Green Bike Lanes Brighten Historic Del Ida Park District

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By: David DiPino Contributing Writer
A new half-mile stretch of Seacrest Boulevard between Northeast Second Avenue and George Bush Boulevard is radiantly bright with bike lanes, safer for pedestrians with new sidewalks, and smoother for motorists thanks to a $1.3 million beautification project.
“Data suggests even if people aren’t riding in the bike lanes vehicle traffic slowed down. The green was very jarring at first but most people have come around to it because the bike lanes and narrower streets slow cars down,” Mayor Cary Glickstein said.
A large group of Seacrest and Del Ida residents celebrated the completion of the project at a ribbon cutting with local, city and state officials. Some of the roots for the beautification project ideas took some shape over five years ago when neighbors and friends met in Del Ida resident Bonnie Altenheim’s living room for coffee and snacks.
“We got together that first night and talked about common goals, our community concerns, ideas to make our homes and our neighborhoods more attractive and above all safe,” Altenheim said.
Over the next five years, Del Ida residents worked closely with the Delray Beach Community Redevelopment Agency (CRA) who Altenheim said, “kept us going in the right direction even though our plans were so grandioso,” including the bike lanes.
“The truth is it’s a safety measure and all progressive cities are using vibrant, bright colors for their bike lanes,” Altenheim said.
Bicyclist Jim Chard was the first to ride up and down the new amoeba green bike lanes after the ribbon was cut opening the city’s newest thoroughfare.
“The first thing I noticed riding on the bike path is that I really like the gritty feel. The gritty feel really gives the bicyclist a sense of feel and grip,” Chard said.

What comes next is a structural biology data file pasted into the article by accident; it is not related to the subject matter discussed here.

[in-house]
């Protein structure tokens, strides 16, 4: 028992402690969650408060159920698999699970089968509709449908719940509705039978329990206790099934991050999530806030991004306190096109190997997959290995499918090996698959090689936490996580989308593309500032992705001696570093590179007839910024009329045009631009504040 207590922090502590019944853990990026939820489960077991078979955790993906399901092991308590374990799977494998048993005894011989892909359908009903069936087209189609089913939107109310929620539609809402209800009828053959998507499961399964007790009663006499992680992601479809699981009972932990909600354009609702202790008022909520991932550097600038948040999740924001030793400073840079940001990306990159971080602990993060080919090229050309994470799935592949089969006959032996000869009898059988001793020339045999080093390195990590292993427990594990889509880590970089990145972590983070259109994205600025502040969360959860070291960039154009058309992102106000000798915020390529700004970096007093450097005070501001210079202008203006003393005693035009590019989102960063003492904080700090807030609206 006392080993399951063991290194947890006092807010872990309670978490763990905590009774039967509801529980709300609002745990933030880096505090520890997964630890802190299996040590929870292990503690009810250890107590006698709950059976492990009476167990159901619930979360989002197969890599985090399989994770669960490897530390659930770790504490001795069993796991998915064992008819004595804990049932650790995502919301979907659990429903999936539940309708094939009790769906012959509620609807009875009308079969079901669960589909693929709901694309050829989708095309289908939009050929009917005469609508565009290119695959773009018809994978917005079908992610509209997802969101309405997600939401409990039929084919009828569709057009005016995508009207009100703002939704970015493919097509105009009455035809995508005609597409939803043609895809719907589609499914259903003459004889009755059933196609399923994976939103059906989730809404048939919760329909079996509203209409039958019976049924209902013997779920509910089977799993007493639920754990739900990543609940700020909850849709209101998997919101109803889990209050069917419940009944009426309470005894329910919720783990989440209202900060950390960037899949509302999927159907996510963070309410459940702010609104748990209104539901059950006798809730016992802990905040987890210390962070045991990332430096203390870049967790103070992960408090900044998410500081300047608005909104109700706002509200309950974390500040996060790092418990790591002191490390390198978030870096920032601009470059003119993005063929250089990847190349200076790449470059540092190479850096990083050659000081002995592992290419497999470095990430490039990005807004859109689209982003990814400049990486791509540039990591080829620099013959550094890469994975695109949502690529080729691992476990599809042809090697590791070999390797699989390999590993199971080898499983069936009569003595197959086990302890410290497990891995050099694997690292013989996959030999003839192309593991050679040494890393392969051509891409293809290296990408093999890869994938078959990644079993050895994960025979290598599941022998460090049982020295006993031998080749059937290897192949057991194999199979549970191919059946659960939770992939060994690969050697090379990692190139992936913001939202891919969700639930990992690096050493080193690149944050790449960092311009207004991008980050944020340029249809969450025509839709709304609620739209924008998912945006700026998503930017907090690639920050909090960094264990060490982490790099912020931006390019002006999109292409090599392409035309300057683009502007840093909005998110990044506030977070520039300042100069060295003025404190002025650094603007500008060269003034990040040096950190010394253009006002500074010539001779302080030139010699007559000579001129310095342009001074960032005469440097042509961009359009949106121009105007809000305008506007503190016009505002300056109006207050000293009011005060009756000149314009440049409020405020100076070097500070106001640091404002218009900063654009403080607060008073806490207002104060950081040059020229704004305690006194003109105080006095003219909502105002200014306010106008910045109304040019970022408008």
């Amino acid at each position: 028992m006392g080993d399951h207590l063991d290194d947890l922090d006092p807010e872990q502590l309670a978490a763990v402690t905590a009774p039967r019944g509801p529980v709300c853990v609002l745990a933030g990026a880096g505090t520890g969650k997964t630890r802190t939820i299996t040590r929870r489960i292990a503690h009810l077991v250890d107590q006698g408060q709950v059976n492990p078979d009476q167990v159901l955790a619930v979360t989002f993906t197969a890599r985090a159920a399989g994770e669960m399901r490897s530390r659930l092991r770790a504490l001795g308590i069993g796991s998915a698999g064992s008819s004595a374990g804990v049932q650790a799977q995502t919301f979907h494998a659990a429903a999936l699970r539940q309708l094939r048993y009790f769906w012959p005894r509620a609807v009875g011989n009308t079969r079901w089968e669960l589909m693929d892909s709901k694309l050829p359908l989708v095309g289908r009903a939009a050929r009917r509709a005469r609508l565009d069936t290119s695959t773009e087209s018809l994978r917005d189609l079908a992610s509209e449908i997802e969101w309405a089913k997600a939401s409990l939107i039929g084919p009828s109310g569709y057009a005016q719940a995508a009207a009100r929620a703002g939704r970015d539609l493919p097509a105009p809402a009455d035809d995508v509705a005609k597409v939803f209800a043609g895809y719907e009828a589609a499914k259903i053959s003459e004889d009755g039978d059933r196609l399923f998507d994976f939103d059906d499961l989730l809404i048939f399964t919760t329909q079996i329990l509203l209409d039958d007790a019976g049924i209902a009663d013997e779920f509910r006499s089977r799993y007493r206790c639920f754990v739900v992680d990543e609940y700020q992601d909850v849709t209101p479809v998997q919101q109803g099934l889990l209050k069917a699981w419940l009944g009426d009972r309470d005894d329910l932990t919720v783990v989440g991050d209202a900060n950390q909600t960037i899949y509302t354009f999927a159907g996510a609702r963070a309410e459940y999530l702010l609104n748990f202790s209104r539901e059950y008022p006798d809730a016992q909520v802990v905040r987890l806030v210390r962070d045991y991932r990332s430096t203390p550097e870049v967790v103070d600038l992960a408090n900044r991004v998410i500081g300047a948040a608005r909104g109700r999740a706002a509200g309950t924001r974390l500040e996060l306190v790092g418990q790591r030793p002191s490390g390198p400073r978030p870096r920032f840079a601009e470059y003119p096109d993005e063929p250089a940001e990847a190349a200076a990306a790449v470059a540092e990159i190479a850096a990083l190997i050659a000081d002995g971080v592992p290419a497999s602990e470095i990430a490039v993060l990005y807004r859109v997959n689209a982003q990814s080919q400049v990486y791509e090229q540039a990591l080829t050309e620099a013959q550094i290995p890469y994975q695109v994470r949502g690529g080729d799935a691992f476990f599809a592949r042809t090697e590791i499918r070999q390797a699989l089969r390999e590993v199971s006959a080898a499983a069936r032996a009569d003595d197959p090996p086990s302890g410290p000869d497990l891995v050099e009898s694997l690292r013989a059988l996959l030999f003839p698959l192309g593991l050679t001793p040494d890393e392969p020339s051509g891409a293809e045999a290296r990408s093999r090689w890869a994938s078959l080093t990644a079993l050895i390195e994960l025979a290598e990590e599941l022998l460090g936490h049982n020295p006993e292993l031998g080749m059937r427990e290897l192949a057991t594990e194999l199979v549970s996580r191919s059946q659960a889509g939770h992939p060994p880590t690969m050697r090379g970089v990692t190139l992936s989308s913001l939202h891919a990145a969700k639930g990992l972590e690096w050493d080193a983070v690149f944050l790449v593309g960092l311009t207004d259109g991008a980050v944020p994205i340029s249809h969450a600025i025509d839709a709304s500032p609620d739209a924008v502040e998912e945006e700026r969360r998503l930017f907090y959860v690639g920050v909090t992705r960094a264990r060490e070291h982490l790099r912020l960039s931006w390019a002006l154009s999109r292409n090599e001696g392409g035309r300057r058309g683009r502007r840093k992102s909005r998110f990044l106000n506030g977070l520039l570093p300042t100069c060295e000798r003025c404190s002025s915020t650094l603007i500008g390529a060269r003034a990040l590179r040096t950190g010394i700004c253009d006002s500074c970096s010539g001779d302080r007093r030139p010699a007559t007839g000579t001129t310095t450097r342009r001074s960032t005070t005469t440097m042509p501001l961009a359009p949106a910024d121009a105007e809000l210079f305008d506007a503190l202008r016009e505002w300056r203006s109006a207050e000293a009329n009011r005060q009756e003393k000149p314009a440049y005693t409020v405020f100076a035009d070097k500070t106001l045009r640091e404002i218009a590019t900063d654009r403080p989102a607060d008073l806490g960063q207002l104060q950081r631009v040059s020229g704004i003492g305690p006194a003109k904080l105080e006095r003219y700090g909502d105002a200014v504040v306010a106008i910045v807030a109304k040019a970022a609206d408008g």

Chard, a Delray Beach resident is the former chairman of Human Powered Delray, a non-profit citizen advocacy and education group of Delray Beach residents focused on making the city safer for people walking and bicycling. He was impressed the new bike lanes continue with a safe purpose during the evening hours.
“Little pieces of reflective bead reflect from the bike path at night.”
Brian LaMotte, PE, LEED, AP, Wantman Group, Inc. (WGI) and chief engineer on the project said the new bike lanes consist of epoxy with granular material to make it skid resistant.
Amy Alvarez, senior planner, AICP, for the City of Delray Beach Planning & Zoning, worked on the grant application which jump started the project when it was presented in May 2011. The project was funded by the City of Delray Beach, Delray Beach Community Redevelopment Agency (CRA), Palm Beach Metropolitan Planning Organization (MPO) and Florida Department of Transportation (FDOT). City officials confirmed the project was completed on time and under budget.
“The most rewarding part is all of the happy residents in the Del-Ida Park Historic District. Second to that, is seeing the increased biking, walking, and running activity within the corridor each morning as I drive in to work,” Alvarez said.
In the end, Alvarez and the city were successful in obtaining three similar grants that will ultimately complete this corridor up (north) to Gulfstream Boulevard.
Susan Ruby, a Del Ida resident and retired City of Delray Beach city attorney with a home on Seacrest Boulevard, said she was impressed with the completion of the project and the way city and CRA worked together with residents.
“As residents we are thrilled with it. The sidewalks are gorgeous and the lighting is fabulous. From my home I can walk safely right into downtown,” Ruby said.
Paul Zacks, a Del Ida resident, and a commissioner with the CRA, said at the ribbon cutting he recently walked down the street at night with his wife and discovered, “We have the best lit, best landscaped street in the entire city right now.”
Valerie Neilson, multimodal manager, Palm Beach MPO, confirmed the new green bike lanes on Seacrest Boulevard in Delray Beach are only the second set constructed so far in Palm Beach County. The 15th Street MPO Green Bike Lane grant project was installed in the City of West Palm Beach and exists between N. Dixie Highway to Australian Avenue. Neilson and her colleague, Franchesca Taylor, MPO Bike-Ped-TDM coordinator, attended the ribbon cutting to support the new beautification project as part of a National Complete Streets Policy Coalition.
“We want to provide areas which are safe to all commuters,” Neilson said.